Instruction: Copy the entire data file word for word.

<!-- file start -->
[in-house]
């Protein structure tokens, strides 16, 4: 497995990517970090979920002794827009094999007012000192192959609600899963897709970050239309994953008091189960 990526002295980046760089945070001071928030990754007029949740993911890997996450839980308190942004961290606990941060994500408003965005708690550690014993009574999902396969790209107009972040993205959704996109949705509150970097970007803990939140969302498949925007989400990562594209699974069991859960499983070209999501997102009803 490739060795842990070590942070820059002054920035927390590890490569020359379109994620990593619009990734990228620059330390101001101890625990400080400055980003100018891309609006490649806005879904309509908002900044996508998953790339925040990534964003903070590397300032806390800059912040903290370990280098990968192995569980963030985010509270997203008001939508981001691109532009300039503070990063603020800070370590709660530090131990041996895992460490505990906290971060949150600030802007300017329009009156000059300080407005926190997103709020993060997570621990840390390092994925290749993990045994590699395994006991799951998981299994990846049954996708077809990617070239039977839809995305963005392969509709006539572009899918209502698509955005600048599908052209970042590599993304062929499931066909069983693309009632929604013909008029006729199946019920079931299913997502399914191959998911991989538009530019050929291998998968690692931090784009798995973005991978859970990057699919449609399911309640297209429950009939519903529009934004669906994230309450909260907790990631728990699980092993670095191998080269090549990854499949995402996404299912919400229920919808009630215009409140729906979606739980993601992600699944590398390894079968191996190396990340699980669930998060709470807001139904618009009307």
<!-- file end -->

[in-house]
């Protein structure tokens, strides 16, 4: 497995990517970090979920002794827009094999007012000192192959609600899963897709970050239309994953008091189960 990526002295980046760089945070001071928030990754007029949740993911890997996450839980308190942004961290606990941060994500408003965005708690550690014993009574999902396969790209107009972040993205959704996109949705509150970097970007803990939140969302498949925007989400990562594209699974069991859960499983070209999501997102009803 490739060795842990070590942070820059002054920035927390590890490569020359379109994620990593619009990734990228620059330390101001101890625990400080400055980003100018891309609006490649806005879904309509908002900044996508998953790339925040990534964003903070590397300032806390800059912040903290370990280098990968192995569980963030985010509270997203008001939508981001691109532009300039503070990063603020800070370590709660530090131990041996895992460490505990906290971060949150600030802007300017329009009156000059300080407005926190997103709020993060997570621990840390390092994925290749993990045994590699395994006991799951998981299994990846049954996708077809990617070239039977839809995305963005392969509709006539572009899918209502698509955005600048599908052209970042590599993304062929499931066909069983693309009632929604013909008029006729199946019920079931299913997502399914191959998911991989538009530019050929291998998968690692931090784009798995973005991978859970990057699919449609399911309640297209429950009939519903529009934004669906994230309450909260907790990631728990699980092993670095191998080269090549990854499949995402996404299912919400229920919808009630215009409140729906979606739980993601992600699944590398390894079968191996190396990340699980669930998060709470807001139904618009009307």